Tragic Deaths, Inaccurate Reporting Shouldn’t Tarnish Nursing Home Professionals

by | Sep 18, 2017

Florida’s nursing home industry is populated by hundreds of excellent centers staffed by thousands of dedicated, caring professionals. It’s unfortunate, but inevitable, that they will get painted with the same negative brush when one facility fails to meet the high standards we set for ourselves. It is grossly unfair, however, for that challenge to be exacerbated by misleading news reporting that inaccurately suggests that the long term care profession actively blocked reforms that could have saved lives.

Emmett Reed, Executive Director, Florida Health Care Association

Every compassionate person was shocked and saddened by the death of eight residents of a single South Florida nursing home in the wake of Hurricane Irma. Even though that center is not a member of Florida Health Care Association, all of us in the long term care profession were deeply troubled by the circumstances that led to these losses and look forward to the culmination of a thorough investigation, which will hopefully shed light on that situation.

After Florida endured the one-two punch of the 2004 and 2005 hurricane seasons, when eight named storms battered our state, FHCA reviewed emergency protocols and took numerous steps to make our centers as safe as possible. As part of these efforts, we fully supported legislation that would have helped nursing homes upgrade their emergency power generators by providing partial state reimbursement if the facilities agreed to take in residents from nursing homes in evacuated areas.

The goal of this proposal was to increase the number of nursing homes suitable to care for frail residents when their centers were no longer safe in the aftermath of a disaster. With FHCA’s support, the 2006 legislative proposal passed the Florida House and cleared two Senate committees, but stalled when the Senate Appropriations Committee balked at funding it. FHCA protested that without an appropriation, the bill amounted to an unfunded mandate. The bill died in Appropriations – the victim not of industry opposition, but of whoever pulled the funding from the proposal.

Despite this documented history, the most prominent story on the front page of Friday’s Miami Herald proclaimed that the nursing home industry helped killed the measure. Not only is this unfair to the many members of our profession, it is also patently inaccurate.

FHCA’s member centers are dedicated to doing everything possible to help provide a high quality of life for our residents, particularly during the most challenging times. Faced with Hurricane Irma, for example, we have worked tirelessly with utility companies to help them understand the importance of making nursing homes a priority so these facilities can get their power restored as quickly as possible. We also secured ice, chillers, and other resources to keep our residents and safe and comfortable as possible.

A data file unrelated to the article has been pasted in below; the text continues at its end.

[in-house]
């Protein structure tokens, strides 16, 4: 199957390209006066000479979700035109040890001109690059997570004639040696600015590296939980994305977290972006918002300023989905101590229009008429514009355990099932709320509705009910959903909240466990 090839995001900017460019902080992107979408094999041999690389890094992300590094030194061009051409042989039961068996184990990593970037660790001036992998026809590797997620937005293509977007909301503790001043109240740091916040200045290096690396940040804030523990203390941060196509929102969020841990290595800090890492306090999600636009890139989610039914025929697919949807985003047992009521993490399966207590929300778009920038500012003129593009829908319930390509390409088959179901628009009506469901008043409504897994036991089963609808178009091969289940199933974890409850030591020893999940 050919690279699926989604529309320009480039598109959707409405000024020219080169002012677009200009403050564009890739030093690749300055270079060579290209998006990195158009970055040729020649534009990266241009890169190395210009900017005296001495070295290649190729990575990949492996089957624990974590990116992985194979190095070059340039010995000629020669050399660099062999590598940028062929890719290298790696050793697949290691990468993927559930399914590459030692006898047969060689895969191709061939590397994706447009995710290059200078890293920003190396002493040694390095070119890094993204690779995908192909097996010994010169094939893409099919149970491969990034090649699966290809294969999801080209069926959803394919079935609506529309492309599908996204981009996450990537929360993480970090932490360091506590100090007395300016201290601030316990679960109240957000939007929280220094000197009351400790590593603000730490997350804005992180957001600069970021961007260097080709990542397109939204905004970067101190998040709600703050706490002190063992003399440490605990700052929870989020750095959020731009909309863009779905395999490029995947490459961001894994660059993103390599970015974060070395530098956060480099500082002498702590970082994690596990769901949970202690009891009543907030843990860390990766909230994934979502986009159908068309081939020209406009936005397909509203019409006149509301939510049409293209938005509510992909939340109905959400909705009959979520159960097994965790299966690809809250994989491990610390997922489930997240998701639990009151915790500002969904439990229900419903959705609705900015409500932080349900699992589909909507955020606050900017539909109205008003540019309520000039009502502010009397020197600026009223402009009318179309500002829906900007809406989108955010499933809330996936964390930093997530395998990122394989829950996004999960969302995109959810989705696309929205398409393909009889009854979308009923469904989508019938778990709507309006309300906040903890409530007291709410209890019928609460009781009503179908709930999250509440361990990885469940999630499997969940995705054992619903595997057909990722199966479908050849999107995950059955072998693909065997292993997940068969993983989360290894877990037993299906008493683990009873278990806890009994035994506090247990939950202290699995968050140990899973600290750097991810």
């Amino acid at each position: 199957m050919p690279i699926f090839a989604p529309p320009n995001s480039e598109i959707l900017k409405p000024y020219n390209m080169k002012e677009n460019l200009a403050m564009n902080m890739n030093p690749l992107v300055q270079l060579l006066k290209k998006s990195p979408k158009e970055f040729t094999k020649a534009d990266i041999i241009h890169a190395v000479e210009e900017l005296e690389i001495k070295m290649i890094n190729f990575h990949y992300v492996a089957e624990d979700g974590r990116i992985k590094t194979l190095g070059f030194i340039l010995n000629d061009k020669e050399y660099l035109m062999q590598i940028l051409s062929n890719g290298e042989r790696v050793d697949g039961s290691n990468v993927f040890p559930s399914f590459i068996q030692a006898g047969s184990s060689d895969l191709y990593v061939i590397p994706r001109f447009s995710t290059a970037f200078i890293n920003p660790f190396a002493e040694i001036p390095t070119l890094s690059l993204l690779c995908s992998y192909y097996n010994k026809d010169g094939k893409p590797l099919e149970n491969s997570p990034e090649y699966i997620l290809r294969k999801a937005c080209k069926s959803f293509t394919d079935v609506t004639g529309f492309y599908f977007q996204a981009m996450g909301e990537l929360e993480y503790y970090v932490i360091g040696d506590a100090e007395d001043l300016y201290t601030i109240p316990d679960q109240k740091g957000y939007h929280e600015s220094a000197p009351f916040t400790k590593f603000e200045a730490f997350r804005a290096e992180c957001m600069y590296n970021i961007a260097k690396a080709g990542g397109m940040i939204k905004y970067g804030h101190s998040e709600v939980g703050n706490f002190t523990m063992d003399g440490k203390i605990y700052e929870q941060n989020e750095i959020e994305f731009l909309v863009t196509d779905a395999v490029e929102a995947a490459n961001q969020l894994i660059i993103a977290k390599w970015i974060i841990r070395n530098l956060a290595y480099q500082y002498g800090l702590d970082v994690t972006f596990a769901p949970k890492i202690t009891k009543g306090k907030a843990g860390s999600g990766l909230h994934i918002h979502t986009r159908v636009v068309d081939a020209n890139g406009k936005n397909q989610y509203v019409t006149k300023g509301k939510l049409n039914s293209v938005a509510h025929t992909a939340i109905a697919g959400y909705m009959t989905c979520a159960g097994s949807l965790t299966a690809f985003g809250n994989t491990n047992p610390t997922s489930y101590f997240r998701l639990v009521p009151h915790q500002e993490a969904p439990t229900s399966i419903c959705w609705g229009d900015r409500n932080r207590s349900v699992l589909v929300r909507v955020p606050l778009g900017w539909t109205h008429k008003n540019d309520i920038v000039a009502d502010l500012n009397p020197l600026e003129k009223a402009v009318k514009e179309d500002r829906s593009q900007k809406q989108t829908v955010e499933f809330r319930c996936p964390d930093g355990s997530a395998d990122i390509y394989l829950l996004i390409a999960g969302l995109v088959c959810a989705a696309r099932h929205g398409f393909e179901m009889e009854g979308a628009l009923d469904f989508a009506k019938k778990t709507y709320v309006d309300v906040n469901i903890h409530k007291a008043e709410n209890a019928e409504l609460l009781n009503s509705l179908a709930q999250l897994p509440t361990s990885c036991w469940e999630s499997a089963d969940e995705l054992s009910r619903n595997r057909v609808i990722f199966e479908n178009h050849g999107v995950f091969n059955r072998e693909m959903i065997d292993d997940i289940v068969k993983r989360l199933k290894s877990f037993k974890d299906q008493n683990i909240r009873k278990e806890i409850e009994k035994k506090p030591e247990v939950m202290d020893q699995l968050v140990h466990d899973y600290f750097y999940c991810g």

Throughout the past decade, we have recognized the obvious benefits of having effective backup generators in all nursing homes. My team and I have spoken with hundreds of nursing home administrators before, during, and after this hurricane and have learned countless stories of caregivers putting the needs of residents above their own or of facilities taking in residents from evacuated areas so they can be safe. Those stories have been eclipsed by the tragedy in Broward County, but that shouldn’t diminish the heroic actions of individuals across the state who put resident care above all else.

When the dust settles, we’ll have ample time to reflect on lessons learned and how we can improve upon emergency planning. Our focus right now is getting every nursing home in the state back to full operations, so we can meet the needs of our residents. The men and women of the long term care profession do heroic work every day, providing the best possible quality of life for many of our state’s most fragile individuals. They deserve better than to have their reputations tarnished by the tragic events at a single nursing home.

Emmett Reed is Executive Director of Florida Health Care Association, the state’s first and largest advocacy organization for long-term care providers and the residents under their care. He can be reached at






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